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    Brooks Reed, DE, Arizona
    Brooks Reed, DE, ArizonaStephen Dunn/Getty Images

    Brooks Reed

    If hair is an indicator of greatness, then taking Reed over the other options at OLB would be an easy decision.  As silly as this sounds, it appears that many talent evaluators are seeing CMIII's double when they watch Reed.  Reed and Matthews do share similarities, including long hair, great intangibles, and a relentless motor, and while there are doubtlessly other similarities, this is the end of the important ones for Ted Thompson to concern himself with. 

    Reed appears to lack the athleticism that was the trademark of No. 52 over the last two years in Green Bay.  He also lacks great production in conference not called the ACC or the SEC, demonstrating underwhelming sack totals over his three starting seasons.  Bearing in mind Green Bay's penchant for athletic marvels or high production players, Reed could be a very solid player, but seems unlikely to be one that Ted drafts at 32. Likelihood: Low at 32

     

    Justin Houston

    Unlike Reed, Houston has great athleticism, freakish size, and decent sack totals over the last two years.  What he also has, unfortunately, is questionable football savvy, inconsistent effort, and a blemished character record.  Houston was one of the players that tested positive for marijuana at the combine, likely putting him in a free-fall position come Thursday. 

    One of the positives going for Houston is that he has played the 3-4 OLB position, giving him an edge over a player like Reed. If available in the second or third, Thompson might take Houston, but the first round seems too high with his red flags.  Likelihood: Low at 32

    Akeem Ayers

    Ayers is somewhere between Houston and Reed; he is not the perfect character player, nor the problem child (his passion and toughness has been questioned).  He is a very fluid athlete whose flexibility allows him to bend well off the edge.  He also demonstrates some violence in his tackling, but not consistently enough when attacking the quarterback.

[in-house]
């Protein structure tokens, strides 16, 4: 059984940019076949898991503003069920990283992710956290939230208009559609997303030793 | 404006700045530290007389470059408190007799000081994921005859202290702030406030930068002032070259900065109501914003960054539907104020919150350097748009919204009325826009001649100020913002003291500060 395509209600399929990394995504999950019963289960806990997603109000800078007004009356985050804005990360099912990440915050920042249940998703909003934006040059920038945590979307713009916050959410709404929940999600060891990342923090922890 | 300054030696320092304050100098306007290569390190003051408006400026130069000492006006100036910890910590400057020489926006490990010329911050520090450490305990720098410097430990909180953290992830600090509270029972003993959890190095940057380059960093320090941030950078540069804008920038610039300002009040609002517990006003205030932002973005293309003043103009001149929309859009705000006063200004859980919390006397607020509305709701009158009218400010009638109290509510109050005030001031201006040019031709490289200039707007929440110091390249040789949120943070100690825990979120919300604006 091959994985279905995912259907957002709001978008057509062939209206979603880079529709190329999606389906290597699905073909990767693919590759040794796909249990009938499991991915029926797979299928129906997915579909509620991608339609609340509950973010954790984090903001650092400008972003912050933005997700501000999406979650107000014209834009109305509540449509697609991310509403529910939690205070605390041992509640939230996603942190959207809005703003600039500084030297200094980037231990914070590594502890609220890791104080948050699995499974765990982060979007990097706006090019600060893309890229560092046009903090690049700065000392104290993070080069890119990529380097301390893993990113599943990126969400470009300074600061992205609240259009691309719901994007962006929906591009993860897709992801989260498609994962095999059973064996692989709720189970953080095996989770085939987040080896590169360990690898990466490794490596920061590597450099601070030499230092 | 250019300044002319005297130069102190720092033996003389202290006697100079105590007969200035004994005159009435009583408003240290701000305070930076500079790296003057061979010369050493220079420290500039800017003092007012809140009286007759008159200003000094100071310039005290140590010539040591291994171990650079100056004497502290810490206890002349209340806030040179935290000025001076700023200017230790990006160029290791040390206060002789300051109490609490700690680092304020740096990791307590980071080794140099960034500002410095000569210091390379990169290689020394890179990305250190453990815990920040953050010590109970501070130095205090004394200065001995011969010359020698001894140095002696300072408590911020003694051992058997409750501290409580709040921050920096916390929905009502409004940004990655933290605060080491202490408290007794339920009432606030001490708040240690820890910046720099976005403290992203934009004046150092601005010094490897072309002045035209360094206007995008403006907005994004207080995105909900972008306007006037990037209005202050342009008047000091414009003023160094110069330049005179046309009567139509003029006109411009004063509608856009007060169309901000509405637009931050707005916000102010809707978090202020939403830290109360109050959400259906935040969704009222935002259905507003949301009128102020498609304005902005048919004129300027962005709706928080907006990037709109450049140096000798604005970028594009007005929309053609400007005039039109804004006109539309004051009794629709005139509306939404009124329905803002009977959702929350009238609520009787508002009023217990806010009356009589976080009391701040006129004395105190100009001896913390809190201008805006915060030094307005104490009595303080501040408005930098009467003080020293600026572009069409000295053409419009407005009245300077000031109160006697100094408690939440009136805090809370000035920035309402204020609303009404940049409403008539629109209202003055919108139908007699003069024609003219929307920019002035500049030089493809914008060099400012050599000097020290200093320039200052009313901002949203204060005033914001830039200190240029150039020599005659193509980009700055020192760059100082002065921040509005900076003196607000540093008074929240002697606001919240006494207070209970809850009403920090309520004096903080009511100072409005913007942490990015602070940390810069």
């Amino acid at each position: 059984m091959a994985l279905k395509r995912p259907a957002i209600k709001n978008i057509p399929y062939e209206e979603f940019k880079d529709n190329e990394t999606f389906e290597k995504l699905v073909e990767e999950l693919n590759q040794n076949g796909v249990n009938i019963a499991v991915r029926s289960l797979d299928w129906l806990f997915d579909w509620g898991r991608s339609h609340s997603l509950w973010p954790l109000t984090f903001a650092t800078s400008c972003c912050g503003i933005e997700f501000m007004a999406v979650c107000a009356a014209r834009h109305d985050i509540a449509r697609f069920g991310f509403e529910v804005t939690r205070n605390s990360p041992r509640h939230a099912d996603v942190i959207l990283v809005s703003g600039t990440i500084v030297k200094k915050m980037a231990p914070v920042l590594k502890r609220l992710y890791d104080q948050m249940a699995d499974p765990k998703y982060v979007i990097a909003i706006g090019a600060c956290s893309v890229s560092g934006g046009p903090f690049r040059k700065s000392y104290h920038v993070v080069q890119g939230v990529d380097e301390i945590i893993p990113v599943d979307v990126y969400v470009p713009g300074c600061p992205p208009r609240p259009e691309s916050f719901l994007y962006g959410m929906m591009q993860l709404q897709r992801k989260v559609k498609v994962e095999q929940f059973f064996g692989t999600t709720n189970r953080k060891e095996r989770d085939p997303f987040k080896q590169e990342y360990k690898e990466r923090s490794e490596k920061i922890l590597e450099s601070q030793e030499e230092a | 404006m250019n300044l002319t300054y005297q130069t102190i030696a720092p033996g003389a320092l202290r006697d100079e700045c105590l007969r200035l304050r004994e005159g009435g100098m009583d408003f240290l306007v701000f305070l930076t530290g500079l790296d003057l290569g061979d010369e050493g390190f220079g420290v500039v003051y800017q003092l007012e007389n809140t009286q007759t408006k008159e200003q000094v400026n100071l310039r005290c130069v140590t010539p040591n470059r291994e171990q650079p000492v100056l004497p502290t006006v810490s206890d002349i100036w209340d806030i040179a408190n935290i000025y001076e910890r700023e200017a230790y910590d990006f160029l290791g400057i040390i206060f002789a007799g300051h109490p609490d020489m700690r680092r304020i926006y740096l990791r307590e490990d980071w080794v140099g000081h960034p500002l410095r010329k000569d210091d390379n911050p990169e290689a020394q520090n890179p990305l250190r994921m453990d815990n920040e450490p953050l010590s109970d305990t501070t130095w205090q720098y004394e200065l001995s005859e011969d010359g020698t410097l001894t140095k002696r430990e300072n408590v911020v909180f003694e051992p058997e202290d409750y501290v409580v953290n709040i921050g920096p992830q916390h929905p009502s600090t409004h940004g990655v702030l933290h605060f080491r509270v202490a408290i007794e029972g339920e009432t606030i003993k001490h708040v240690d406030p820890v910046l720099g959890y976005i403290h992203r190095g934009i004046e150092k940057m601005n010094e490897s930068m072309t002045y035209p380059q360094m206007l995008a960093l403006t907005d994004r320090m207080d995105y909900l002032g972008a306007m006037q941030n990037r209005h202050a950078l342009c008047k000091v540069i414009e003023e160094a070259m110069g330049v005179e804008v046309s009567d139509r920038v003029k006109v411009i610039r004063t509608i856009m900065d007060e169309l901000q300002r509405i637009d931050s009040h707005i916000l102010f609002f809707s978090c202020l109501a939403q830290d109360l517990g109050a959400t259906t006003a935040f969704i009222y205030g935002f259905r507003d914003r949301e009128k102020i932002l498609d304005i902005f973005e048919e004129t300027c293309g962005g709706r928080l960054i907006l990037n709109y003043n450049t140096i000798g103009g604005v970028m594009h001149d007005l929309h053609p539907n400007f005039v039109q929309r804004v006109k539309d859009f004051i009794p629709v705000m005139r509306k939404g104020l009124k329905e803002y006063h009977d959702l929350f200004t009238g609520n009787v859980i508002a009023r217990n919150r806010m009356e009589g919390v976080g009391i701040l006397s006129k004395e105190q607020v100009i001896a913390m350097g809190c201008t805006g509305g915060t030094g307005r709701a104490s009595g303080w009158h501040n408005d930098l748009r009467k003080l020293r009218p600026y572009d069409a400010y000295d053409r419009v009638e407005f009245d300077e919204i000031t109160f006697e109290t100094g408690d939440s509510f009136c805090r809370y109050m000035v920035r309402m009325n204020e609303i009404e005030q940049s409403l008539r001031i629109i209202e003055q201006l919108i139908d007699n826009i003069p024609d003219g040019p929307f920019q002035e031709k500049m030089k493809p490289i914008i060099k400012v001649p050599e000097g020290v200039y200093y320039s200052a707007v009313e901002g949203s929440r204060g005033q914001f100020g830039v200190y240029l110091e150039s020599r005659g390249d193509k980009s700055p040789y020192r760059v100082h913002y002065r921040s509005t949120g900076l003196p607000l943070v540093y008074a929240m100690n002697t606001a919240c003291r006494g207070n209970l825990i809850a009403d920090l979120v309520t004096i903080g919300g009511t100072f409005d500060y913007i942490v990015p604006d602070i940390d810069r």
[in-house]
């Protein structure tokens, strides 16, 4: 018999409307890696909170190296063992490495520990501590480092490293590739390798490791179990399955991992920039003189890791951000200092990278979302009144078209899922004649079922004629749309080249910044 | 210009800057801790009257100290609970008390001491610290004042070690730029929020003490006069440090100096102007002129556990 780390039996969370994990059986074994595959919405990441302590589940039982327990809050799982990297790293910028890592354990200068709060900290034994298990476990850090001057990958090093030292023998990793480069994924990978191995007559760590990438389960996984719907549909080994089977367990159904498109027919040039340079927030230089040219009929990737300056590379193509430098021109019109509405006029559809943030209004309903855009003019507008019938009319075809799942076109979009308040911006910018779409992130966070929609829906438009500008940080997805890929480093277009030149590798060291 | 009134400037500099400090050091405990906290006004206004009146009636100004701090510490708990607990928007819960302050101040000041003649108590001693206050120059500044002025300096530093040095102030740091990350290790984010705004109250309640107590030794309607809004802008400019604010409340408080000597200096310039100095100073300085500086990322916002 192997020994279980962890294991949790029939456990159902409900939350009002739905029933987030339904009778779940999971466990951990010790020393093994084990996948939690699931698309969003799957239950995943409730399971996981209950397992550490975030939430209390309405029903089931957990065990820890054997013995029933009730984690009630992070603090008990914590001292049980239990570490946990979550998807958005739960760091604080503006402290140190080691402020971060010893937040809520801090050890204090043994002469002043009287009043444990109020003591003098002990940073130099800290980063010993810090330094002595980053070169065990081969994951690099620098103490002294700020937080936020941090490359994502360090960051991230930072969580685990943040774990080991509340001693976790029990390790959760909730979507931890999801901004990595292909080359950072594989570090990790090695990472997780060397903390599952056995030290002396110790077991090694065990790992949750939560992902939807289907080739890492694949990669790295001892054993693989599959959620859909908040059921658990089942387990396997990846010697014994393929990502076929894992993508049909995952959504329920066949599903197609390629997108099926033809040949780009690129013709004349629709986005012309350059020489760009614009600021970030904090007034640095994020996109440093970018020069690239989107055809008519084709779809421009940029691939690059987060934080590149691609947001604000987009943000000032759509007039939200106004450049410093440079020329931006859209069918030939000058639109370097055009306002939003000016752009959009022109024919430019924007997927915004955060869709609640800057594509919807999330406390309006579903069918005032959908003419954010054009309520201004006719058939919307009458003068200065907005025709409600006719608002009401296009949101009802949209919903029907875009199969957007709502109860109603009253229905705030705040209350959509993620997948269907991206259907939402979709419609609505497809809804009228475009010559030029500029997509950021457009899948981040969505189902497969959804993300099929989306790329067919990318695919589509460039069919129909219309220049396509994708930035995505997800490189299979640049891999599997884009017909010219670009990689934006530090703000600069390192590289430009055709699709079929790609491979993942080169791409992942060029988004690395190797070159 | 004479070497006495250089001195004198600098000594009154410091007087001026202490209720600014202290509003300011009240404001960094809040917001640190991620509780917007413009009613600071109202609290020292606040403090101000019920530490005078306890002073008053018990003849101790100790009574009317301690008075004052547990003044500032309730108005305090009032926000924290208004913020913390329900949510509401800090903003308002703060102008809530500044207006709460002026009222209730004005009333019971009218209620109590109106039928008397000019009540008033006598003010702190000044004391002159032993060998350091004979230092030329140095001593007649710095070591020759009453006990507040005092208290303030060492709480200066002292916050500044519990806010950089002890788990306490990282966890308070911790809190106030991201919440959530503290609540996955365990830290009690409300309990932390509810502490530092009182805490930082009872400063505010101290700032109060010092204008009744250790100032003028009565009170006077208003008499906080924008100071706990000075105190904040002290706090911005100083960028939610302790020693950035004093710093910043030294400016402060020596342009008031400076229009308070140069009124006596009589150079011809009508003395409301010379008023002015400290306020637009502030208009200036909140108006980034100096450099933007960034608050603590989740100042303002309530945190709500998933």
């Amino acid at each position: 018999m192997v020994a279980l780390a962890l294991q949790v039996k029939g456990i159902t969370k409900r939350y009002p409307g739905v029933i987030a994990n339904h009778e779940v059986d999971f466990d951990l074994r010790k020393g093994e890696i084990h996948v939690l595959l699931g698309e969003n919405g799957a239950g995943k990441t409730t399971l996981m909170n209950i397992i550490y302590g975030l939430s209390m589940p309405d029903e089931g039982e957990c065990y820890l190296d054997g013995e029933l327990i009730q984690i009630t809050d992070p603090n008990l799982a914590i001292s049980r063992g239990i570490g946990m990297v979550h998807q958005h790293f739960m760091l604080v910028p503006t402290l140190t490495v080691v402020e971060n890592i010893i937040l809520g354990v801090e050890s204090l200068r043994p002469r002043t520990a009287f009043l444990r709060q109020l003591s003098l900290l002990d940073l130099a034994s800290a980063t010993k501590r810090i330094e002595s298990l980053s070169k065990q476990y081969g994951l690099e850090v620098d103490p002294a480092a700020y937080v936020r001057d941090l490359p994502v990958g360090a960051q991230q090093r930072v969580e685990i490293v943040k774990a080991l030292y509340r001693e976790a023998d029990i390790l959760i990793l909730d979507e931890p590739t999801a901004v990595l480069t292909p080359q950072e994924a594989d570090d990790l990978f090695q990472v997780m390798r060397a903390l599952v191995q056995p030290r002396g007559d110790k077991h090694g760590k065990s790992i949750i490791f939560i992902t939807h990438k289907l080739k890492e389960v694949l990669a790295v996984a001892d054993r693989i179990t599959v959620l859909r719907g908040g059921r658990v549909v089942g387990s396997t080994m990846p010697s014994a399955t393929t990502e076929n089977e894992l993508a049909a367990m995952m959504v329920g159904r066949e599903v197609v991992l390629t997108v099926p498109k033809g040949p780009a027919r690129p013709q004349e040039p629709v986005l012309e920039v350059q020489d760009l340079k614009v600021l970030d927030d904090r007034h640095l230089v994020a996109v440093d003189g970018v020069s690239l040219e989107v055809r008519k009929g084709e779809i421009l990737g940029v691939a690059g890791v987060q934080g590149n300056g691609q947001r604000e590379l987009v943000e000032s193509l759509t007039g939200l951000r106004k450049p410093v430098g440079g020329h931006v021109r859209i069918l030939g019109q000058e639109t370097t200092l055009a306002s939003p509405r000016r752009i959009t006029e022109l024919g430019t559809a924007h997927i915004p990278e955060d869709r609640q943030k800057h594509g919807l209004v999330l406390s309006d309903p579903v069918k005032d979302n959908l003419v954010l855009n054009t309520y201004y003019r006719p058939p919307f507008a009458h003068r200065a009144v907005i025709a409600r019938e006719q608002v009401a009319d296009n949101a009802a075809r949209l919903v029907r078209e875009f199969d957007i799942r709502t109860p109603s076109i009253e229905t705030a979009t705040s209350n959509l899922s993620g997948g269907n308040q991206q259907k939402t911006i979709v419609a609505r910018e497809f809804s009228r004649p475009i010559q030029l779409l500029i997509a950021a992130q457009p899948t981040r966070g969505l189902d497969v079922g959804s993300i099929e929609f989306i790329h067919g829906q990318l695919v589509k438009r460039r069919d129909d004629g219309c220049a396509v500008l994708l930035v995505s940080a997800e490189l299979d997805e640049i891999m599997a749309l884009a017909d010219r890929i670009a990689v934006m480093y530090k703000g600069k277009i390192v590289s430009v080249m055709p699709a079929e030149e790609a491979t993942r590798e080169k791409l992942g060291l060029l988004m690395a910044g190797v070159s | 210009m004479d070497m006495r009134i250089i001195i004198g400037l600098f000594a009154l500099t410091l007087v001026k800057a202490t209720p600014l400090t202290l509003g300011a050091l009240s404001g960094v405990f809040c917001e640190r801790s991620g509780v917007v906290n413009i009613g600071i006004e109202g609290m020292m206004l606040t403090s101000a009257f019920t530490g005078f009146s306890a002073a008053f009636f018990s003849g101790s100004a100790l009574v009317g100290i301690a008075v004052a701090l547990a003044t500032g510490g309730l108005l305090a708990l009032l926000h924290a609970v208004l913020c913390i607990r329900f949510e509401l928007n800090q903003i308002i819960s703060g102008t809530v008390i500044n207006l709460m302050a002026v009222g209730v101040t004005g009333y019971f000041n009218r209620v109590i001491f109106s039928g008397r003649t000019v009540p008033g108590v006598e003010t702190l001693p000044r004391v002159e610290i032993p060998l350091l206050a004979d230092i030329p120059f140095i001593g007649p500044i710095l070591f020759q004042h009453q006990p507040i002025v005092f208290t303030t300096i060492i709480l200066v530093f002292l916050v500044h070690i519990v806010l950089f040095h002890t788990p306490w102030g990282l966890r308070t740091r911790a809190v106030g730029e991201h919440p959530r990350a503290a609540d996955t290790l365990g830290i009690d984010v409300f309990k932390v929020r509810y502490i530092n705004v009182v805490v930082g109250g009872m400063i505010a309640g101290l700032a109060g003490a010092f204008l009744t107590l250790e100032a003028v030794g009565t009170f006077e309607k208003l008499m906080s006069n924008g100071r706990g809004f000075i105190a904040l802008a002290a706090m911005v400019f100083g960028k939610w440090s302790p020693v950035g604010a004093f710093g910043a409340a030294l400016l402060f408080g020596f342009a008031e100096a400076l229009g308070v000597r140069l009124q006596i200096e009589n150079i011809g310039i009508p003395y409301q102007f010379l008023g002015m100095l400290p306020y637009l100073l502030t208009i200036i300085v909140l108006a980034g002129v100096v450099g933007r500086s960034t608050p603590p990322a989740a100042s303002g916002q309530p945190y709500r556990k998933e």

The reason that Ayers is so attractive to a team like the Packers is his versatility.  What seems most lacking from his game from an evaluator like Ted Thompson is Ayers' apparent lack of fire or intensity to complement his athleticism.  TT's view on what Kevin Greene could get out of Ayers will likely dictate the likelihood of this pick.  Likelihood: Medium to High at 32  

     

    Jabaal Sheard

    Sheard might be a little early at 32, but could be a player the Packers target upon trading down a few spots.  Sheard is a talented defensive end who possesses the size and athleticism to play the 3-4 OLB postion, though he is much better at rushing the passer at this time. 

    Sheard is a player that Kevin Greene could mold, and with whom he shares the characteristic of a great motor, along with a competitive streak that elevated his game during pivotal moments.  His character concerns are a mixed bag, with both positive and negative history, but not a long laundry list of the latter, thus probably still keeping him on Green Bay's draft board.  Likelihood: Medium at 32; High if GB trades down

    All the above players have their shortcomings, but it appears that the top two should be Ayers or Sheard, with the close nod going to Sheard due to his fantastic motor, especially if he can be had at 40 instead of 32.  This is certainly a position that Thompson and company could address with the first pick, and would likely win out over anything other than OT, though DE would probably be very close.  The argument could be made for DE being slightly ahead as well of OLB as well, but many scouts believe that solid 3-4 defensive ends can be picked in the 4th-7th rounds, while finding an impact OLB can be more difficult to find outside the second round.